Makes me glad I didn't live in NO before the storm.

August 15, 2006, 01:46 AM
yep... it's bad here and it's not getting any better. Between MS-13, our "guest workers", and the Katrina refugees, this town is swirling around the bowl.

I post this as I listen to my 5th ambulance siren of the night.

August 15, 2006, 02:14 AM
Eckels predicted the county's worst guests will go home once their federal assistance dries up.

And not a day too soon.

August 15, 2006, 07:07 AM
Eckels predicted the county's worst guests will go home once their federal assistance dries up.

And not a day too soon.

You'd hope so, but they've spent a year staking out thier new territory.

If eckels is right. my question is how are they going to finance getting all thier federally bought stuff back home? You should hear about some of the stuff they've bought witht he federal money. Bigscreen tv's, jewelrey, Dances at a topless bar. I've even heard of one guy trying to put 10 of those cards to buy a new car. The money was given to them to help start all over, instead most of them just blew it. It was a chance to buy something they couldn't get living on thier fixed income.

We're coming up on a year, and the federal aid money should be up in a few weeks. Once the money runs out they are going to fall back on what they used to do. I see an even bigger rise in crime when that finally registers. Crime is WAY up. Carjackings, thefts, rapes and murders, in ALL parts of the city. You don't hear much of that on the news, its mainly just the murders that are deemed "air-worthy"

It started the day they were brought here, within hours there were at least six reported carjackings. Remember the rape of a young girl in the astro dome? Here's one you may not have heard. Once Oprah went on air and told everyone that the refugees were getting $2000 check cards, there was nearly a riot from people trying to get back into the Astro Dome. Most of them are cradle to the grave welfare tenants. They do not care about getting jobs, or bettering themselves or families. They sit around waiting for the next check to come in.

As far as I've seen it hasn't gotten better. I'm not even sure it will. Problem is Houston is a BIG city, Spread over a lot of area. (It takes over an hour to get from city limit to city limit sign. And thats not including the neighboring suburbs.) Police force is spread very thin. Hell, I've got a SWAT buddy that has had to pull duty at apartment complexes (Security Guarding, or Deterrence).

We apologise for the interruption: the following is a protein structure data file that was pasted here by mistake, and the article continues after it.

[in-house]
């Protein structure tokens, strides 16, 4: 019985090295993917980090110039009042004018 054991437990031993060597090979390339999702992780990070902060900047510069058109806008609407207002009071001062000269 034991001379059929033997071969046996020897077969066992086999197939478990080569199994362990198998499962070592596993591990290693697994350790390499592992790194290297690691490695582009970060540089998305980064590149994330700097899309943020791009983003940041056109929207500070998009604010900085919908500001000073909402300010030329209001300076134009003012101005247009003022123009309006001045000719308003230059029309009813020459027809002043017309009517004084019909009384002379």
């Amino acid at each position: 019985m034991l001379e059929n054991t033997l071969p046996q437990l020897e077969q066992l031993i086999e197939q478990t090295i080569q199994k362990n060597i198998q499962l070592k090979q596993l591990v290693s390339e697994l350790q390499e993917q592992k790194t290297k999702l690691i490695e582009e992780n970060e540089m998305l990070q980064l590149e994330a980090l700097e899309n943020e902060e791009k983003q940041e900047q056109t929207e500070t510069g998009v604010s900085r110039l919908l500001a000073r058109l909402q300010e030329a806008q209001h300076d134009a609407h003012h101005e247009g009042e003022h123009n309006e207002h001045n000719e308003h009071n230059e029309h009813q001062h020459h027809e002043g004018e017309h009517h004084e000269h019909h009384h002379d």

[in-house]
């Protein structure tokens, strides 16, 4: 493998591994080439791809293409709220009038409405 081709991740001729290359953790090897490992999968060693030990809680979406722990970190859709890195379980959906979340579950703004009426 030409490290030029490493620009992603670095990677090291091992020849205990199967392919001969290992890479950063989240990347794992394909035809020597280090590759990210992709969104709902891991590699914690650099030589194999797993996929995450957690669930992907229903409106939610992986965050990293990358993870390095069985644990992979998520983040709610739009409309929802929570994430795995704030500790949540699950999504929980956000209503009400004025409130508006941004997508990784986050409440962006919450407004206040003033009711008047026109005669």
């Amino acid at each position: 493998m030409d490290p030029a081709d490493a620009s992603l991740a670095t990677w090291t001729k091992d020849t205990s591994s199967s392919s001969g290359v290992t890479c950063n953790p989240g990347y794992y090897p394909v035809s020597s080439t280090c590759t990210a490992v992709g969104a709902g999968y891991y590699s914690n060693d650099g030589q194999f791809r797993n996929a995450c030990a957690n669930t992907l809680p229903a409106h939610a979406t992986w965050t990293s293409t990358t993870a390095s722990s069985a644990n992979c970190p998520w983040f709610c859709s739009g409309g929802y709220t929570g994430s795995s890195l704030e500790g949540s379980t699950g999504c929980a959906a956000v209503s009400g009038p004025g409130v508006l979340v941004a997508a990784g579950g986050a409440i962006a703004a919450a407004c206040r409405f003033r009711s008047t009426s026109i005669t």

I guess there is an upside. Many of my liberal minded friends have contacted me about getting a gun. Its unfortunate that most of them wait until either they or thier immediate relatives become victims.

Not much we can do but sit, wait and see. In the mean time, I'm going to buy more ammo.

sorry about the ranting, didn't realize how much this bothered me until I started posting.

shooting time
August 15, 2006, 07:34 AM
Things got worse around atlanta also we got a bunch from N.O. also and are now seeing they are involved in violent crimes and robberys here

August 15, 2006, 07:43 AM
I could have written this story nine months ago. Must be that Louisiana white trash, but we're not supposed to mention such things. :rolleyes:

August 15, 2006, 08:15 AM
Just drove through NOLA a few days back.

There is so much abondoned, destroyed property, the city will not regain its former population numbers for decades.

The only sort of bail out I would support would be the following:
1. Computer model what would be flooded if all pumps, levies, canals, etc failed & the lake, river, & sea had its way.
2. Bulldoze those areas & turn off the pumps, bust the levies, etc & turn it into "valuable wetlands."
3. Compensate the owners of the properties with a market value buyout.
4. Tell NO it can take are of its own self next time.

August 15, 2006, 11:30 PM
sorry to here about your Granma getting ripped off but just listening
to local news I though I was pretty much informed.
I applogize to all the houston folks for the first reply that tried
to make it sound not as bad as it was for y"all .

August 16, 2006, 01:17 AM
Well, Texas gets a double whammy win you consider that folks from Mexico are coming over and doing the same things as the Katrina victims. It has been happening for a lot longer, but there you go.

August 16, 2006, 01:40 AM
We forgive ya' 308.

The one thing people have to realize about Houston is that it's pretty good sized. I don't mean big like NYNY. The population is no where near as dense, but the greater Houston area goes on forever.